Q: Where are Korean investors looking for opportunities today?
Like all other global investors, Korean institutional investors are now facing challenges to match their investment returns with their liabilities. Also, because of low interest rates and the low-growth environment, they are seeking higher returns from alternative investment opportunities.
They have been exploring higher returns through domestic alternative investments, but given the limited market size, opportunity sets in the domestic market are not enough for the inflow of capitals. Global investment is thus the inevitable choice for institutions in Korea.
Q: How do Korean institutions see alternative investments, particularly infrastructure?
When it comes to alternative investments, investors have all been talking about real estate, since its regular yield can be a good replacement for fixed income’s yield component.
Infrastructure as an asset class has risen to replace this real estate exposure in their portfolio. But given [investors’] limited experience and expertise in global infrastructure, they have been investing in infrastructure debt for the last couple of years, with infrastructure equity gaining traction these days. Since their appetite is tied to the replacement of their yielding assets – like fixed income or yielding real estate – their interest in infrastructure has focused more on core-type infrastructure, including PPPs, renewables and highly regulated, highly contracted assets that can generate consistent yield.
Q: Some Korean institutions seem to have taken a liking to project finance. Why do you think that is?
Project finance – for example, the recent energy transactions in the US – is just a part of infrastructure investment, which has been catching [institution’s] attention for the last couple of years. It has drawn attention these days because of its relatively higher return, even in its secure form of investment as a senior loan. I believe this attention will be expanded to other infrastructure opportunities, regardless of capital seniority.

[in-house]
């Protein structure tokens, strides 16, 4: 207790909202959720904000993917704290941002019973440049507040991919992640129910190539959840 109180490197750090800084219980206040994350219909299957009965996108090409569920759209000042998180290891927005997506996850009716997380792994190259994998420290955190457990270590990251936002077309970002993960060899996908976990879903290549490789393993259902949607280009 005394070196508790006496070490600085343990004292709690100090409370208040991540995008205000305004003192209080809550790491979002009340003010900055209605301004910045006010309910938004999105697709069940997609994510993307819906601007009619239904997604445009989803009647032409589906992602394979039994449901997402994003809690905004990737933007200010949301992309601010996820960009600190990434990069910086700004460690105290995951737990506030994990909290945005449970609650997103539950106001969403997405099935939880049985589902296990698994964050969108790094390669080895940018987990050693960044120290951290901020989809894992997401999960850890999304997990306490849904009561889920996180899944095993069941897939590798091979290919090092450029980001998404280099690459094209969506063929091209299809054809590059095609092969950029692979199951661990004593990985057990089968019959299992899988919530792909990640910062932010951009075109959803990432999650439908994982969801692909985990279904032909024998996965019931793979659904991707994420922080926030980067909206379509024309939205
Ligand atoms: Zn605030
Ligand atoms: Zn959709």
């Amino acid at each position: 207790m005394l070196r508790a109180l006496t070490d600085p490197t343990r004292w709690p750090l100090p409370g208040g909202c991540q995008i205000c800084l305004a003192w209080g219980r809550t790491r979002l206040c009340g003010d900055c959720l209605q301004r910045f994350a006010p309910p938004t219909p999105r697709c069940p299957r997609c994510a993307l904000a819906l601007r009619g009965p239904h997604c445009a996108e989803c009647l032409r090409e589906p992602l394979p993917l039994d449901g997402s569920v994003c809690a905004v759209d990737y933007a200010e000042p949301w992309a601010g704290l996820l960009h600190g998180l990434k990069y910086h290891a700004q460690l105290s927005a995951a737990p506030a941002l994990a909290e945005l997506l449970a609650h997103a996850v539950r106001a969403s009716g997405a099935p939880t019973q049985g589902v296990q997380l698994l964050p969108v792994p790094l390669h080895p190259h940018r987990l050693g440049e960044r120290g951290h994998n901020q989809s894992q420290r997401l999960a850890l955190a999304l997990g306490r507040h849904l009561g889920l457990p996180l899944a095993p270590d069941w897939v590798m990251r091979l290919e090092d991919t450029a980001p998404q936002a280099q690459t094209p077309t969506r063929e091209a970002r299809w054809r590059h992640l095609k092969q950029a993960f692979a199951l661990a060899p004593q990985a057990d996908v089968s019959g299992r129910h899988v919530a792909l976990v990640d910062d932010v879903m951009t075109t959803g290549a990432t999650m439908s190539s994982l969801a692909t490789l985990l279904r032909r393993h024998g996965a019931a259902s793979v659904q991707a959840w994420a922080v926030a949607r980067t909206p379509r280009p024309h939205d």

Q: Korea’s public pensions have been beefing up their alternatives portfolios through funds and direct investments in recent years. What about private pensions?
The $100 billion pool of capital managed by private institutional investors – including corporate pensions, banks, insurance companies and securities firms – will gradually be unlocked for alternative investments. They are currently almost 100 percent exposed to fixed income, which means managing in an extremely passive way. Now they are considering how to beef up their returns.
Q: Can you talk about your current role after departing from NPS last November?
I joined at a time when Truston Asset Management is looking to develop its alternatives strategy, after spending seven years with NPS, most recently as head of global infrastructure.
Since its establishment in 1998, the firm has been focused on traditional investments like public equity and fixed income. It manages $7 billion of capital as of March 2017 [and is] mainly backed by institutional investors, including sovereign wealth funds and pensions.
In view of the long-term perspective and market demand for diversification, the firm has decided to hire highly experienced personnel from NPS and recently launched a platform for the alternative asset classes.
The platform’s current priority is to connect investors to infrastructure investment opportunities across the globe, as the asset class gathers more traction. After stabilising the platform’s operations and building a track record, the next step will be to develop strategies for other alternative asset products.